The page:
To capitalize on this, there are many things you can do, like testing the process (which we’ll talk about later) and implementing new channels of communication like texting.
With most applicants and employees having a smartphone, text is now a critical channel. According to Robinson, interview and day one no show rates drop off considerably – about 20 to 25% – if texting is used as the means for scheduling and reminders versus email.
#3: Recruit through multiple sources.
There are hundreds of recruitment sources you can use to find candidates; however, according to the data we’ve collected in the 2020 Home Care Benchmarking Study, Indeed.com is the top recruitment source in terms of the volume of applicants.
It’s important to note though, through some studies that Hireology has conducted, Facebook is the recruitment source with the most growth in 2020; it’s growing faster than any other channel.
With the variety of sources, it can be overwhelming to choose which ones to home in on. We’ve got you covered. Here are some of the sources that we’ve heard to be most beneficial for home care agencies:
Social media (Twitter, LinkedIn, Facebook)
Internet lead sites (Care.com, CareerBuilder.com, CaregiverHR.com,
Caregiverlist.com, com, Monster.com, Jobing.com, Jobs.com,
Jobsintheus.com, Jobs2careers.com, SimplyHired.com, Snagajob.com)
There are still many other options to choose from. We suggest analyzing your data to see which recruitment sources produce the highest results for you and which have the lowest rate of turnover.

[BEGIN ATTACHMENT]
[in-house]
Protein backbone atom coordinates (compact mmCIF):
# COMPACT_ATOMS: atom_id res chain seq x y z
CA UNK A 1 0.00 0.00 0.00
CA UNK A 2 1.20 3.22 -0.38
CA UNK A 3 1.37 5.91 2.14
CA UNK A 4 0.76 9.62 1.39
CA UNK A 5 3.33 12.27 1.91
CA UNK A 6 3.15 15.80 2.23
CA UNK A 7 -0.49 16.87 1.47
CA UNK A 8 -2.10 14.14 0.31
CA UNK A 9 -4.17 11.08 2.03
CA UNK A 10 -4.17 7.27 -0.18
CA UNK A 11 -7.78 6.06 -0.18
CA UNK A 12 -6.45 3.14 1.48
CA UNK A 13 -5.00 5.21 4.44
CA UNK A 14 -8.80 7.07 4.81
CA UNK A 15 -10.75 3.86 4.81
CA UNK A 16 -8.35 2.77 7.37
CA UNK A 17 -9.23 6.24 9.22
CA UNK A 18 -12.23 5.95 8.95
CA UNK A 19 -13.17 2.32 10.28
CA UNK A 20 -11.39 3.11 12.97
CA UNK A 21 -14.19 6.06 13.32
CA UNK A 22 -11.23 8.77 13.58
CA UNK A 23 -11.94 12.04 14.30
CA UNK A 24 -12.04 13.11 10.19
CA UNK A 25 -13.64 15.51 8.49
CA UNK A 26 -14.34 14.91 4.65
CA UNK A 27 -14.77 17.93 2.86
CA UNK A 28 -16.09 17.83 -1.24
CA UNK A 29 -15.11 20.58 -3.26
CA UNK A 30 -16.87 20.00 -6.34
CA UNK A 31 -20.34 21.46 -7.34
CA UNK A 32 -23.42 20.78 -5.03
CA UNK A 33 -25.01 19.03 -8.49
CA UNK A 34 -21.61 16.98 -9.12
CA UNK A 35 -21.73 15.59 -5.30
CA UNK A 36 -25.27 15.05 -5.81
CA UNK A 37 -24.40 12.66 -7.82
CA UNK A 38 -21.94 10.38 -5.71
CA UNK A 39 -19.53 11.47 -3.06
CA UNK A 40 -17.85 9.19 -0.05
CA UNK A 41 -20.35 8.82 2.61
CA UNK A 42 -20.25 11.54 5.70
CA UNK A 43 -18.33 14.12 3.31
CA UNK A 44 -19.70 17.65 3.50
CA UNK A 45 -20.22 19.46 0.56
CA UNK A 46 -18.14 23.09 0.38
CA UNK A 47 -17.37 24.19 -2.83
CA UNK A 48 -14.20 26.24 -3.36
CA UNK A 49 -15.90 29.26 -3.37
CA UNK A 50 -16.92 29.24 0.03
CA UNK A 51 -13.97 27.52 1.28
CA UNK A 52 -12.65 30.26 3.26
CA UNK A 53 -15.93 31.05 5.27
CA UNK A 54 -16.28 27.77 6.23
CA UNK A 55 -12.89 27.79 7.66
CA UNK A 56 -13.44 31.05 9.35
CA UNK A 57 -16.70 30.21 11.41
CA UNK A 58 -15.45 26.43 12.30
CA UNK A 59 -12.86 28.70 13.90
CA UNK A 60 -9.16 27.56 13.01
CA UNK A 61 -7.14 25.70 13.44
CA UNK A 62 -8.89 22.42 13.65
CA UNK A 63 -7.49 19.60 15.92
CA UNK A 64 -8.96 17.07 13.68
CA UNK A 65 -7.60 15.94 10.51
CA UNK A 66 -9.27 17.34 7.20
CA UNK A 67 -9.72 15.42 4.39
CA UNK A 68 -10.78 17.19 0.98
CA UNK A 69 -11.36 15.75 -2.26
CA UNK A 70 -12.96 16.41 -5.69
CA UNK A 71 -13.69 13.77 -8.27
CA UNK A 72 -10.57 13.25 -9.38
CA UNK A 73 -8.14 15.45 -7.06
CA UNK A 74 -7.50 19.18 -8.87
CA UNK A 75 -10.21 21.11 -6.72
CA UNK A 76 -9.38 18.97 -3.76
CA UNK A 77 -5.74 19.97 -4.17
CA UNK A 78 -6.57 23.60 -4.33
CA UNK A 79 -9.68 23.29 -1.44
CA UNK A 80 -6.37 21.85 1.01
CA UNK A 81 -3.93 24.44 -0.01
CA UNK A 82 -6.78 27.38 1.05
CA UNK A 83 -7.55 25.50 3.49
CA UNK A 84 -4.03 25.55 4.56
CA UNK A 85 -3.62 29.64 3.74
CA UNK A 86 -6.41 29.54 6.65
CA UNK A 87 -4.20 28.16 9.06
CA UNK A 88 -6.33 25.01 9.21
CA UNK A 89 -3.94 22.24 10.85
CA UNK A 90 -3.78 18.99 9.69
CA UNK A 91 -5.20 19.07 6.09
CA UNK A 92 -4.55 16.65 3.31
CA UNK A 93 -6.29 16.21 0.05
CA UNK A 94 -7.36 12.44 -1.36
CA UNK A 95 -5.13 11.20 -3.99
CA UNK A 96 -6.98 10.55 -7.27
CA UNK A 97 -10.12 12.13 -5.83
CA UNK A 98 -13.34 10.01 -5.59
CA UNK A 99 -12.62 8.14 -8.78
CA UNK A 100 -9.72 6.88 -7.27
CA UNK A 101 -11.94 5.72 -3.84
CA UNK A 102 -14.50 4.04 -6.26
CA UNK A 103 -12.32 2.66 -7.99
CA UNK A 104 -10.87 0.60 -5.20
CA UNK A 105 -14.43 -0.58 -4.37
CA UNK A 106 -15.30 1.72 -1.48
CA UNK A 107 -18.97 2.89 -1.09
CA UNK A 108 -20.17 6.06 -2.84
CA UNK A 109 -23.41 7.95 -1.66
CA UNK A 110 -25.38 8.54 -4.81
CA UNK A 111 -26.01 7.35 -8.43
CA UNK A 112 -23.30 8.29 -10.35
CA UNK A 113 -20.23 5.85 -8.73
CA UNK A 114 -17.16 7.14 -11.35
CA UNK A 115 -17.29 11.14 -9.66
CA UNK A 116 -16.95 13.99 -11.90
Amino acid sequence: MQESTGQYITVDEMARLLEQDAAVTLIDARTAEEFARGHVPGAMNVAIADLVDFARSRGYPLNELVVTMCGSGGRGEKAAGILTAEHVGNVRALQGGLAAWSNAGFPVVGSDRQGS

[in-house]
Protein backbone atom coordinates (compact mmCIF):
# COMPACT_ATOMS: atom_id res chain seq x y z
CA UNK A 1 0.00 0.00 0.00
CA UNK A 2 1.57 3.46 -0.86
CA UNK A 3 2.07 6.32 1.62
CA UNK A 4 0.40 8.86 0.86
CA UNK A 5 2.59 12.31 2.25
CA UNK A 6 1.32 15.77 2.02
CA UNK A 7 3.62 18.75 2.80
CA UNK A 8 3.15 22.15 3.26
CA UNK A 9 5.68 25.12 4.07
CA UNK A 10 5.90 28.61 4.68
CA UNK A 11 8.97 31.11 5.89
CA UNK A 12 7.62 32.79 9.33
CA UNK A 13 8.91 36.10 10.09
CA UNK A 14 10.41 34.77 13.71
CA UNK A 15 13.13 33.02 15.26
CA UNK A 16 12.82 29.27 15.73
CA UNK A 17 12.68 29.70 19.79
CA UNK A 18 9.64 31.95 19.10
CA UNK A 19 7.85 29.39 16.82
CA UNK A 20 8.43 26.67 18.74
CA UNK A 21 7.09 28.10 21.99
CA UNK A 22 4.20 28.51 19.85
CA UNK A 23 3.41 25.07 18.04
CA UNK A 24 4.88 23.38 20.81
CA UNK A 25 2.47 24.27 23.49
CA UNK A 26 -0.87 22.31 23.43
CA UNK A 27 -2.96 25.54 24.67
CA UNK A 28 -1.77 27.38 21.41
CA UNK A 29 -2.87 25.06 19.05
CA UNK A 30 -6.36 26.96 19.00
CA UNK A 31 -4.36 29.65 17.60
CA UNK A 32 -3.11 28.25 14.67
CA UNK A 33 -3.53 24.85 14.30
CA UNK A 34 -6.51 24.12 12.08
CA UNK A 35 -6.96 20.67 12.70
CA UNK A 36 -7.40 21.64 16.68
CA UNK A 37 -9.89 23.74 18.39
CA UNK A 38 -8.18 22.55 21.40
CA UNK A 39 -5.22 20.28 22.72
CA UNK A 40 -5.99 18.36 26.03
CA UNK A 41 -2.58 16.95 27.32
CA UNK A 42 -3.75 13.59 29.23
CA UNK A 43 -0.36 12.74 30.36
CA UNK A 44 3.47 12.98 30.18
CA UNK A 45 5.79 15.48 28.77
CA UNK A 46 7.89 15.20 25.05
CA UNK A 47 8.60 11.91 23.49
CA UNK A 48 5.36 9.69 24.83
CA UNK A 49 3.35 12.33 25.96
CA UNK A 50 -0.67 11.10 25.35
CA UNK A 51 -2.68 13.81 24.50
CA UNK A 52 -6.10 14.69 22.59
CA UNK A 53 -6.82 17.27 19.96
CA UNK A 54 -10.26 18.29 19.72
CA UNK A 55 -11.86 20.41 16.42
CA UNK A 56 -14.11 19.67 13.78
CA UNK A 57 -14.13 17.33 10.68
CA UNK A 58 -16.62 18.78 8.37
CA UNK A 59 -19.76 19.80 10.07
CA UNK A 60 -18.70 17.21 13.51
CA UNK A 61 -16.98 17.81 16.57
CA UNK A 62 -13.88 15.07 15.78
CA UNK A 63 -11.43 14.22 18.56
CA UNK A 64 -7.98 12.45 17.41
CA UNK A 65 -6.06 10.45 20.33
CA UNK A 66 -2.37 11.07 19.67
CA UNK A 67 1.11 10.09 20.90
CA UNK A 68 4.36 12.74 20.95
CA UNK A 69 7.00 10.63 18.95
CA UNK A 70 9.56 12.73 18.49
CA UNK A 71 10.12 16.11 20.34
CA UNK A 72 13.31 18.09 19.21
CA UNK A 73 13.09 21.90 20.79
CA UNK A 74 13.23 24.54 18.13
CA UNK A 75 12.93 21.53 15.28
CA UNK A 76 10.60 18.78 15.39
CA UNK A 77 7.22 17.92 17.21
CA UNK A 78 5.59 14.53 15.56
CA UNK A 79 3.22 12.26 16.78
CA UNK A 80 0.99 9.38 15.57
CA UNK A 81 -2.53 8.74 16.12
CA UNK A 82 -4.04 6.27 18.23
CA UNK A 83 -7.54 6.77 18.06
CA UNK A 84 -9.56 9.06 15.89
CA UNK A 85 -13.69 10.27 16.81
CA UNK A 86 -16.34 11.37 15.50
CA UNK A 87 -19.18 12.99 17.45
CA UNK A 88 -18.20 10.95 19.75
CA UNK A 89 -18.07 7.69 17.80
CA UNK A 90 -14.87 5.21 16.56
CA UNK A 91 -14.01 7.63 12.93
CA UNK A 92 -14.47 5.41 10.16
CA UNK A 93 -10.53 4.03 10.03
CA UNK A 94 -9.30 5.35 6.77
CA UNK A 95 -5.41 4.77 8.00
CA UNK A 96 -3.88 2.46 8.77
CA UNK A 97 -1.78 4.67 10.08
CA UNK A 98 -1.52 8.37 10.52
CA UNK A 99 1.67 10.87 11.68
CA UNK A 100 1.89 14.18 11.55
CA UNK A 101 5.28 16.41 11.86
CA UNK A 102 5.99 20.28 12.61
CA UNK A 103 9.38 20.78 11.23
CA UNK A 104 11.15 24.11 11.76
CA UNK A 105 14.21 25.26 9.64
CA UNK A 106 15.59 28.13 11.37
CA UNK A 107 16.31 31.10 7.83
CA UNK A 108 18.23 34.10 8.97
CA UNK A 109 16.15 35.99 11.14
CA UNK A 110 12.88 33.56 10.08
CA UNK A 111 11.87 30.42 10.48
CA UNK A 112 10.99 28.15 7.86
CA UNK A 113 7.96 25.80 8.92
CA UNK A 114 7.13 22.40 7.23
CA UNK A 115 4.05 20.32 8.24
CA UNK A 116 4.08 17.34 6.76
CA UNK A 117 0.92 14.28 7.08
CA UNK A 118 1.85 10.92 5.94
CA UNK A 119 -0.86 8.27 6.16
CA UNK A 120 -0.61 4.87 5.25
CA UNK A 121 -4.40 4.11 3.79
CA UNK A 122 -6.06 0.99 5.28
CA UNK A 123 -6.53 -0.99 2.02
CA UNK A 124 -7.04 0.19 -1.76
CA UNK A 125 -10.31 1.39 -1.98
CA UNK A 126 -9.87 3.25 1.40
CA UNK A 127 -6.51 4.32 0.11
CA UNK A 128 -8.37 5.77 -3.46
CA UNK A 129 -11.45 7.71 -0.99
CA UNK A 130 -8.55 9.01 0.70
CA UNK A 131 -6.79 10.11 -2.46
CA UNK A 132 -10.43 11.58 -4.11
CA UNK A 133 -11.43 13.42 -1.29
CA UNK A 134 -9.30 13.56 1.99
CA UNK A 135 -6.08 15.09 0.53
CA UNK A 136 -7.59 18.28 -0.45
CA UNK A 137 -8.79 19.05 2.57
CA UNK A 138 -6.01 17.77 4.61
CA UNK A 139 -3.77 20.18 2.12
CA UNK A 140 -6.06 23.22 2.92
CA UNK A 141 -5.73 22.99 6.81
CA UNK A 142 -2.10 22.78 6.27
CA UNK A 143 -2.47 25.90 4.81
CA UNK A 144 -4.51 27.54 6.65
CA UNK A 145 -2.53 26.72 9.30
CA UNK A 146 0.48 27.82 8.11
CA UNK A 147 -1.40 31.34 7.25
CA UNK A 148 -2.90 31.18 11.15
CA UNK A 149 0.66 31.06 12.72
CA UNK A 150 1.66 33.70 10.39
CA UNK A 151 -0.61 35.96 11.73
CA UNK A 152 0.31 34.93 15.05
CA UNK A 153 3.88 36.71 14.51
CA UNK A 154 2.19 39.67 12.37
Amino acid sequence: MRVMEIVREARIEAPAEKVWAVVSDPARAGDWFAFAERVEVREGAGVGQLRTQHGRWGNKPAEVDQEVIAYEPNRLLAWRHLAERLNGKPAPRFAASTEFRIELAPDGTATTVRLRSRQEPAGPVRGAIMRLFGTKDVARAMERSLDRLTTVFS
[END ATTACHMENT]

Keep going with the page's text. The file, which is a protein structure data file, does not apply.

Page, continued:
As you continue optimizing your recruitment process, another thing you’ll want to remember is that hiring for a job uses the same strategy as marketing a product. You’ll need a selling mindset to convince applicants why they should choose your agency over their many other options.
Among the biggest factors in your ability to “sell” your jobs is the copy you use. You’ll want a clear and concise job description, a detailed list of whatever experience, skills, or qualifications are required to be successful, a clear understanding of advancement opportunities, and details about compensation.
As recruiting leader Matthew Jeffery said,
“Recruitment is marketing. If you’re a recruiter nowadays and you don’t see yourself as a marketer, you’re in the wrong profession.”
An interesting point Robinson mentioned in the podcast is that over the last 12 months, diversity and inclusion-related topics or initiatives have played a bigger role in the hiring process.
It’s important that you’re taking the time to understand your caregivers, and potential caregivers, and address whatever is most important to them. By staying on top of satisfaction and receiving feedback on a consistent basis, you’ll be able to get a better grasp on this.
#4: Test your own hiring experience.
Would you be enticed by your own recruitment experience? It’s a big question, but one worth asking. Fortunately, there are ways to test this.
Think of yourself as being like a secret shopper. You hop online, find a job ad from your company, and go through the motions of applying. This gives you the opportunity to note anything that might be inconsistent or inconvenient, and then act on simplifying the process.
Like we mentioned before, most applicants are using their phone to apply. Is your process mobile-friendly? That’s something you’ll want to keep in the back of your mind as you experience your process firsthand.